Here Are Three Prime Examples

Cincinnati spent over $3 million on automatic “step” raises for teachers during the 2010-11 school year. These raises – based on teachers’ years of service and level of college degree – are still part of Cincinnati’s teachers’ contract, and probably still cost the district millions every year.

CPS teachers are also given 15 sick days and three personal days a year, with the option of receiving an additional day for good attendance. Teachers who retire with copious amounts of unused leave time are allowed to cash it in at their final (and highest) rate of pay.

Such bonuses cost the district $4.6 million after the 2008-09 school year, and there’s every reason to believe these hefty bonus checks are still being handed out every spring.

CPS also “picks up” each teacher’s mandatory 10 percent contribution to the Ohio teachers retirement system, in addition to the district’s own 14 percent contribution. That means Cincinnati teachers are receiving free pensions at a very high cost to the school and taxpayers.

School districts could use these millions of dollars to retain teachers and preserve academic programs.

But Cincinnati school officials didn’t even ask the union for any givebacks, and the self-serving union certainly didn’t offer. Somehow both sides found it preferable to cut 237 teaching jobs.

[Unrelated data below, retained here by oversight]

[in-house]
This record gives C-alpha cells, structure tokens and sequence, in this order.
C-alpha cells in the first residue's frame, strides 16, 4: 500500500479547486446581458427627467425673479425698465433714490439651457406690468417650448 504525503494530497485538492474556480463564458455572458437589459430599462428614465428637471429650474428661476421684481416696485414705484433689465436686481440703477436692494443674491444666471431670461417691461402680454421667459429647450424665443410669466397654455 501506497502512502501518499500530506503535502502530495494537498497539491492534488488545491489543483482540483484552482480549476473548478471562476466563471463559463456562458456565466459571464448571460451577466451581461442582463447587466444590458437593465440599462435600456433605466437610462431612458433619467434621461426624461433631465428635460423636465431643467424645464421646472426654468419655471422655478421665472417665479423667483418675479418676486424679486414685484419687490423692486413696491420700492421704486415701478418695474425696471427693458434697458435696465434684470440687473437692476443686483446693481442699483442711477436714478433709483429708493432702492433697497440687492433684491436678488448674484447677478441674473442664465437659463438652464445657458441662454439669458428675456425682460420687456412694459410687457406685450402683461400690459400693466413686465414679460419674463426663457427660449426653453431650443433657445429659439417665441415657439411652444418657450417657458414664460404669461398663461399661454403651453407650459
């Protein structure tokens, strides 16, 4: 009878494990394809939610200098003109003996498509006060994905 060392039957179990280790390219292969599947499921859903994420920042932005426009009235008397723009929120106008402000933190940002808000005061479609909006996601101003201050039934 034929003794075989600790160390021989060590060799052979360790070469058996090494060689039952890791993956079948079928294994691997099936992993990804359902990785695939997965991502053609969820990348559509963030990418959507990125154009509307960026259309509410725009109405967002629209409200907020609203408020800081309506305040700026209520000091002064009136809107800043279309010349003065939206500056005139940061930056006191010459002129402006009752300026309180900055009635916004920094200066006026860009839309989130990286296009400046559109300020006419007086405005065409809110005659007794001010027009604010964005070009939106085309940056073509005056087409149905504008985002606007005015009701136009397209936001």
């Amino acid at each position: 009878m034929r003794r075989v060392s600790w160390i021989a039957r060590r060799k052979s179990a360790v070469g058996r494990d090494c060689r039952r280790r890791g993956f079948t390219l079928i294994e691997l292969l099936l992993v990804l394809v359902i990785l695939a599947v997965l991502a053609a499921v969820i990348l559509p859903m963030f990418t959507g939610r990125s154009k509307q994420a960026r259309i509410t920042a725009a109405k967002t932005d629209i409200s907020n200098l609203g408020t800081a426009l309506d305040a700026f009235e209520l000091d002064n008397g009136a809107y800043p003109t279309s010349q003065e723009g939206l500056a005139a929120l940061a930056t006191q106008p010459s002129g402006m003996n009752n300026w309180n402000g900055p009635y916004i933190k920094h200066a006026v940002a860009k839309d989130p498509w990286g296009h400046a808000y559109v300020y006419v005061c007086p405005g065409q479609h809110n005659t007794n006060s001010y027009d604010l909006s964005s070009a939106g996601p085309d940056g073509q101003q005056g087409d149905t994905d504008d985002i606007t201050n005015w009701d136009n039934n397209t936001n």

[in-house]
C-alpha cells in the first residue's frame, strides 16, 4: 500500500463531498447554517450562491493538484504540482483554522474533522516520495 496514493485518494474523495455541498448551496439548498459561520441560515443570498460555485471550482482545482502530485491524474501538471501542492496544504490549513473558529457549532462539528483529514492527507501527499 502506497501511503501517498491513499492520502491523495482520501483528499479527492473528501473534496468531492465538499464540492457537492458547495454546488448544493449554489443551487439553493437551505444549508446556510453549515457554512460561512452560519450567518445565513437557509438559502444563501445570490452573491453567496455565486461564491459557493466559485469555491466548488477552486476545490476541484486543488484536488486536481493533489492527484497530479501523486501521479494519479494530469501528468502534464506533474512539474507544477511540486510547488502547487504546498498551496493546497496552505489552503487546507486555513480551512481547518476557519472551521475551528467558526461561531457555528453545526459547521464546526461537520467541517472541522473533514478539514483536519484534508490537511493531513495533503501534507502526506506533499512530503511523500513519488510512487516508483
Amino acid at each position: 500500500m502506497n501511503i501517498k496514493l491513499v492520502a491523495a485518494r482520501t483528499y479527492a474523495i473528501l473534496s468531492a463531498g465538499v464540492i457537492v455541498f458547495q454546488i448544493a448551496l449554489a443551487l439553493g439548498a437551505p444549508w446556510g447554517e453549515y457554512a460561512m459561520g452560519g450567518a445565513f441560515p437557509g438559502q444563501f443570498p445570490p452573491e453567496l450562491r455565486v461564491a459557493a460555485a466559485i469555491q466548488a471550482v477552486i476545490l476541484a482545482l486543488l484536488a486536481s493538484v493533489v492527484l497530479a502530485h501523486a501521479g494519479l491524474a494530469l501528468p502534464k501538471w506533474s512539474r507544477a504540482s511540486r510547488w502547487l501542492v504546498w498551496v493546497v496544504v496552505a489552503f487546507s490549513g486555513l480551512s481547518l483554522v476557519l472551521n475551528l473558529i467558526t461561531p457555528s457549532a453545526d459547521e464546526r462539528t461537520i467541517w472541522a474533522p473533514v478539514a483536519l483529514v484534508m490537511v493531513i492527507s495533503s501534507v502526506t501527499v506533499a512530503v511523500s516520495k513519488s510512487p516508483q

It’s bad everywhere

The financial problems and curious spending priorities in Cincinnati are representative of what’s happening in many Ohio districts, six months after SB 5 was repealed.

The Cleveland Metropolitan School District, the largest in the Buckeye State, recently voted to lay off 500 teachers, reports State Impact Ohio. The Cleveland district is nearing insolvency, and is currently “mired in bureaucratic, outdated and cumbersome work rules” negotiated by the teachers union, according to Cleveland Mayor Frank Jackson.

Interestingly, state lawmakers are considering special legislation that would largely free Cleveland schools from collective bargaining and save the district millions of dollars. In other words, SB 5-like reforms might be applied to pull the district out of its death spiral.

Other Ohio districts aren’t being offered that privilege. The Youngstown school board will soon decide how many teachers will be laid off in light of a pending $4 million cut in state aid.

The Lake Local school board recently voted to close an elementary school, reduce its kindergarten program, and lay off eight teachers and 17 other employees, reports ToledoBlade.com. Officials have threatened additional cuts, if voters don’t approve a new levy in August.

Likewise, Barberton City Schools have decided to cut 28 teachers, eight administrators and four hourly employees to compensate for the $4 million reduction in federal and state aid, reports Ohio.com.

Six months after the ban of SB 5, Ohio’s school budget crisis is just repeating itself, over in over, in district after district. Apart from appealing to the unions’ better angels, school officials are powerless to stop the financial hemorrhaging.

The conclusion is unmistakable: Ohio voters made a terrible mistake by killing SB 5. And students will begin feeling the effects when the new school year starts in the fall.